Neighbours' fury as ravers blast 'really bad' music at derelict Mare Street mansion - for 12 HOURS
PUBLISHED: 11:51 22 May 2017 | UPDATED: 14:54 22 May 2017
Ravers inflicted 12 hours of "really bad" '90s techno on neighbours of a derelict Mare Street mansion this weekend.
About 30 squatters pitched up at the New Lansdowne Club late on Saturday night with a van-full of sound equipment – and partied until midday yesterday.
Furious homeowners made repeated calls to police and Hackney Council in the early hours, but the rave was allowed to carry on.
A group of partygoers were even spotted on the roof of the 300-year-old Grade-II listed building yesterday.
“It was horrendous,” said Roberto De Sanctis, 41, who lives in a nearby block. “Some people here have young babies, others had to work.
“It looked like it was organised. They had pretty extensive sound equipment, a whole van full – they knew what they were doing. Our apartments were all shaking with the music. It was really bad, early ’90s techno and they were pumping it up.”
Police did come at 2am but the party continued. Roberto called back at 3am but was on hold for more than an hour – before being told it was a town hall issue. But calls to the council’s noise complaints team went through to an answer phone.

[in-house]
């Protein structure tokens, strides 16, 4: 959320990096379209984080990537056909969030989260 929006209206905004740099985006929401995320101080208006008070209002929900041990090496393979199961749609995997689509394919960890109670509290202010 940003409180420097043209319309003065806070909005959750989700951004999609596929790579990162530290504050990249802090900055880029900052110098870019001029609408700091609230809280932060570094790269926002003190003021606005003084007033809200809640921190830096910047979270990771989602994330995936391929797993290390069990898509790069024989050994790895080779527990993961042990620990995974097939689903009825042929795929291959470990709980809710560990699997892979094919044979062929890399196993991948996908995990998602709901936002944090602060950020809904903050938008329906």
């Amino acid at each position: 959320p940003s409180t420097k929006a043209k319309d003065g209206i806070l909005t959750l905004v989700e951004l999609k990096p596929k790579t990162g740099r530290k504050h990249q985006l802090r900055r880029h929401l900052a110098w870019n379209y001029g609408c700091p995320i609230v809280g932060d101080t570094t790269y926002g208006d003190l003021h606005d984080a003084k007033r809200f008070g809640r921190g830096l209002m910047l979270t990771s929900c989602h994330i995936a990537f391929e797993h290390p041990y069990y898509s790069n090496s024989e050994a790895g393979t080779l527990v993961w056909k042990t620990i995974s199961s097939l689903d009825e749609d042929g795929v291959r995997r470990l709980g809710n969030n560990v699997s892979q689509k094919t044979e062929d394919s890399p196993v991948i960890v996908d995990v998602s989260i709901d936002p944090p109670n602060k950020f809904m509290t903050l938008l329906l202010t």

The music eventually stopped and the ravers left at about midday, but not before a spot of sunbathing on top of the building.
“That roof ain’t safe,” added Roberto. “The building and roof have not been maintained for over a decade and according to a report commissioned by the owner, are in bad condition requiring major repair.”
Contractors were this morning seen securing the site, but neighbours are fearing the worst.
“We’re worried it will happen again and no one will come out again,” added Roberto.
“It was definitely a police matter. It was a quality of life issue – it was a rave they could have stopped.”
The historic building was home to the Elizabeth Fry Institute for Reformation of Women Prisoners in 1860 and later a working men’s club named the New Lansdowne Club, which closed in 2000.
It has been empty ever since and in 2013 squatters had to be evicted. A planning application has now been made to redevelop the building.
Hackney’s group director for neighbourhoods Kim Wright said the town hall had received a number of calls but officers were dealing with another incident. She said when they called back later in the night they were told the noise had died down.
She added: “We will be working with the owner to prevent access to the property in future and monitoring it for any further nuisance, as we will not tolerate this kind of disturbance to our residents.”